The little shrimp’s journey

If you visit the North Sea coast in northern Germany you can enjoy a local specialty which is called “Krabbenbrot”. Basically it is a “Schwarzbrot” (a pretty dark kind of whole wheat bread), smeared with butter and topped with a heaping pile of small “Nordseekrabben” or brown shrimp, as they are called in English, native to the North Sea. Sometimes it is also topped with a fried egg and looks something like this:


Actually you can also enjoy the delicious shrimps in all kinds other of ways…the northern Germans sure love their shrimp:

Shrimps on toast:


Shrimp Salad:


Shrimp soup:


Mmmmmh tasty


Since those tiny shrimps live in the North Sea you might think the distance they traveled from the catch to your “Krabbenbrot” was probably pretty short…well in many cases this assumption is sadly wrong.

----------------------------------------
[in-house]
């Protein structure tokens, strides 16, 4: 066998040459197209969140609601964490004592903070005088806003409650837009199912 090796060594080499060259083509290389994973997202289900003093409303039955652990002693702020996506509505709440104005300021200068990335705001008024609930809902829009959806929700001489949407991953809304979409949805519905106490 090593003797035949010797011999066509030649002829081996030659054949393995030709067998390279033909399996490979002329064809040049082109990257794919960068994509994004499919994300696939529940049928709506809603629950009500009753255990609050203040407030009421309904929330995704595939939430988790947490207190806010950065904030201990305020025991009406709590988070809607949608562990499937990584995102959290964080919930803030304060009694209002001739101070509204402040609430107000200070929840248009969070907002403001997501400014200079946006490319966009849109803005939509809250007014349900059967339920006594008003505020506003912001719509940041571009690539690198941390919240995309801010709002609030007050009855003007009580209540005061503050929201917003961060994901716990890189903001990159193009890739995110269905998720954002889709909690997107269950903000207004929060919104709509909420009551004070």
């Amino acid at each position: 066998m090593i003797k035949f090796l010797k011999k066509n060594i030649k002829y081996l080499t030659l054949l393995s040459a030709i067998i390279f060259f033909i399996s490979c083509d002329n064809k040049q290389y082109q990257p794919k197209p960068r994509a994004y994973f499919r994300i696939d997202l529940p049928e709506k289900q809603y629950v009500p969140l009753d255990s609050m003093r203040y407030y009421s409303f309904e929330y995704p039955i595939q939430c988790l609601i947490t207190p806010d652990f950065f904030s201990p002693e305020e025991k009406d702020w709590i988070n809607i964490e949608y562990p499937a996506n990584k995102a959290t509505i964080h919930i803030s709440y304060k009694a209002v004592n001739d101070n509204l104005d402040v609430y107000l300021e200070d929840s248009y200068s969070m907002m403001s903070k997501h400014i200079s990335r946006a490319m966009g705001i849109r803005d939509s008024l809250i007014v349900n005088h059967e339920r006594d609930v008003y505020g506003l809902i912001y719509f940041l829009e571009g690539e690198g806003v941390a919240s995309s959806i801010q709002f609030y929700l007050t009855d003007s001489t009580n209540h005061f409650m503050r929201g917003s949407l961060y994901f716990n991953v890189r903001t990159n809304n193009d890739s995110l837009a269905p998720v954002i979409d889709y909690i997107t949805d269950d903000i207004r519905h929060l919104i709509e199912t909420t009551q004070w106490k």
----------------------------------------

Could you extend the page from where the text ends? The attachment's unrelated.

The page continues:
In order to be devoured by you, the shrimp had to travel from the place they were caught in Germany (which is where you want to eat them) through Europe, continued their odyssey by crossing the Mediterranean Sea just to end up in Northern Africa, in Morocco to be precise . Here they are peeled because it is way cheaper than it would be in Germany. Once this is completed they start to get going again and make the whole trip again, just in the opposite direction. In the end the little shrimps traveled 6000 km!! While this certainly requires a perfectly planned and executed logistics and transportation system it is also a nightmare that is unsustainable. First, the “fresh” shrimps aren’t nearly as fresh as you would expect them to be, second the pollution and fuel consumption is horrendous. Still, apparently it is more lucrative this way then to pay a little more to some people in Germany to do it. (

Luckily, this trend may be about to change so I can enjoy my “Krabbenbrot” again with a clean conscience.  (

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